The conundrum facing the United Kingdom is more than just beating public enemy number one, or inflation, it is about defeating the high tax and low growth loop and the lovers of the status quo or managed decline. In an attempt to remove the politics and infighting, I prefer to continue referring to the UK as a PLC.  My resounding conclusion from the UK PLC’s recent financial statement – or budget – is that the management team are in an unenviable position in that there is little wiggle room for large change. The UK PLC is effectively in a financial straitjacket with constraints including: £2.4 trillion public debt and all the servicing costs this entails, tax to GDP levels approaching record highs or 37.5% and corporation tax moving to 25% from 19% for financial year 2023/24.  Financial outlook statements for generations of UK PLC management have concentrated on the status quo as opposed to a more dramatic plan to seriously kick start growth, confidence, and the all-important upside this brings.

We have an advantage in that UK PLC is the sixth largest global company or economy in the world with all the scale and reach that this brings. This is about a bold and large plan to ensure that we deliver on its full potential and unleash the prosperity that a large part of the UK shareholders want. This would include making Brexit work, tackling the lack of productivity including the regional inequality gap which has entrenched itself since 2008, an overhaul of the corporate and individual tax structure making the UK a highly attractive place to do business, and having an open an honest debate about the sacred cows including the NHS.  The alternative to a bold and wide changing economic plan, which is not purely based on industrially low interest rates and quantitative easing, is continued stagnation and underperformance. This will not be easy, but the alternative is to sell out the next generation which should never be a consideration.”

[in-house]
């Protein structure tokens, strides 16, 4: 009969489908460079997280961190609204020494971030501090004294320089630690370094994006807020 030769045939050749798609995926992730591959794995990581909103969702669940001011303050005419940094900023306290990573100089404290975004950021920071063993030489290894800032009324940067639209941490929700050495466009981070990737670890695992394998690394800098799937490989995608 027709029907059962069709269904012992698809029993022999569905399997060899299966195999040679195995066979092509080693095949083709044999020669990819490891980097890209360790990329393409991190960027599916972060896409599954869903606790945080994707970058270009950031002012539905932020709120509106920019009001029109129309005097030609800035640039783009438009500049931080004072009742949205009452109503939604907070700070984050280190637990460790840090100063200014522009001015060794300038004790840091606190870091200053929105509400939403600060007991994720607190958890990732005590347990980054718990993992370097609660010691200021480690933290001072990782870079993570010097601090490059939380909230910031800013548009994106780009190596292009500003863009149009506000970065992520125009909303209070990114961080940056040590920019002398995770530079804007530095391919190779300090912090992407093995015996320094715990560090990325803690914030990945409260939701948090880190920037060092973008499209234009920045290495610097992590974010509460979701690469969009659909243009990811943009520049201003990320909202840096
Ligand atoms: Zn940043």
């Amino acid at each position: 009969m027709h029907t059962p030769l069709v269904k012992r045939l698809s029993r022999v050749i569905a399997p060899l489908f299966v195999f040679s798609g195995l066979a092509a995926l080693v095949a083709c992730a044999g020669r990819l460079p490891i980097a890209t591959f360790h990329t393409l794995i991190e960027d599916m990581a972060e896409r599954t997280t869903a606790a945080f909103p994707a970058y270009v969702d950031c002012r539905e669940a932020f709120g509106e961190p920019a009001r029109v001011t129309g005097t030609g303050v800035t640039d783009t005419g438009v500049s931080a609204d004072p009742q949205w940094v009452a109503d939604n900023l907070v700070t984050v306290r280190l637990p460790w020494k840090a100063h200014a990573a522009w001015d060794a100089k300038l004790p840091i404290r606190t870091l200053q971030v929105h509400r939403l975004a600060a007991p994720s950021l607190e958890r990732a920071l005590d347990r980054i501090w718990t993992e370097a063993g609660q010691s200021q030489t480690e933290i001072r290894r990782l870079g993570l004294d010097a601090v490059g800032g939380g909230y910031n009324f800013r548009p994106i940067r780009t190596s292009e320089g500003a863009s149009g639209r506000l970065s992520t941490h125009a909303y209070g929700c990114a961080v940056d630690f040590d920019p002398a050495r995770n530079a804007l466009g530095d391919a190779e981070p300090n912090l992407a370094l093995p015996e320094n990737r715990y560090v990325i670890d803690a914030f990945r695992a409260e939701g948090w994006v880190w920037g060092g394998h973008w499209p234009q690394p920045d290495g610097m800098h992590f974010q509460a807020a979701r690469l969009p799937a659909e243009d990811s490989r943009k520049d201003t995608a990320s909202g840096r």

Luke Bartholomew, senior economist, abrdn said: “There were no surprises in the Bank’s decision to hike rates by 25bps today or in the composition of the vote. The forecasts showed some punchy upward revisions to growth expectations, and the Bank is no longer formally forecasting a recession. We continue to think the combination of the monetary tightening already in the pipeline combined with a sharp US slowdown will see the UK economy experience recession-like conditions for much of the year.

However, with inflation proving more resilient that expected, the Bank has not been able to pause hikes in the way that some policy makers have been calling for. We are still minded to think that today’s hike will be the last of this tightening cycle. But the risks are skewed heavily towards higher rates, and inflation will need to behave itself over the coming months if policy is indeed to remain on hold at these levels.

This means that incoming inflation data will be watched extremely closely over the next few months and may be a source of market volatility especially around currency, with sterling now pricing in more aggressive action from the Bank of England from here compared to other central banks.”

Susannah Streeter, head of money and markets, Hargreaves Lansdown said: ‘’The rate raising marathon has passed yet another milestone as policymakers try and pull back runaway inflation.  The hike of 0.25% pushing the base rate to 4.5% was widely forecast, given that super-hot consumer prices are failing to cool off quickly despite rapid tightening. With wages staying elevated and consumer resilience strong,  the finishing line of rate hikes may still be way off.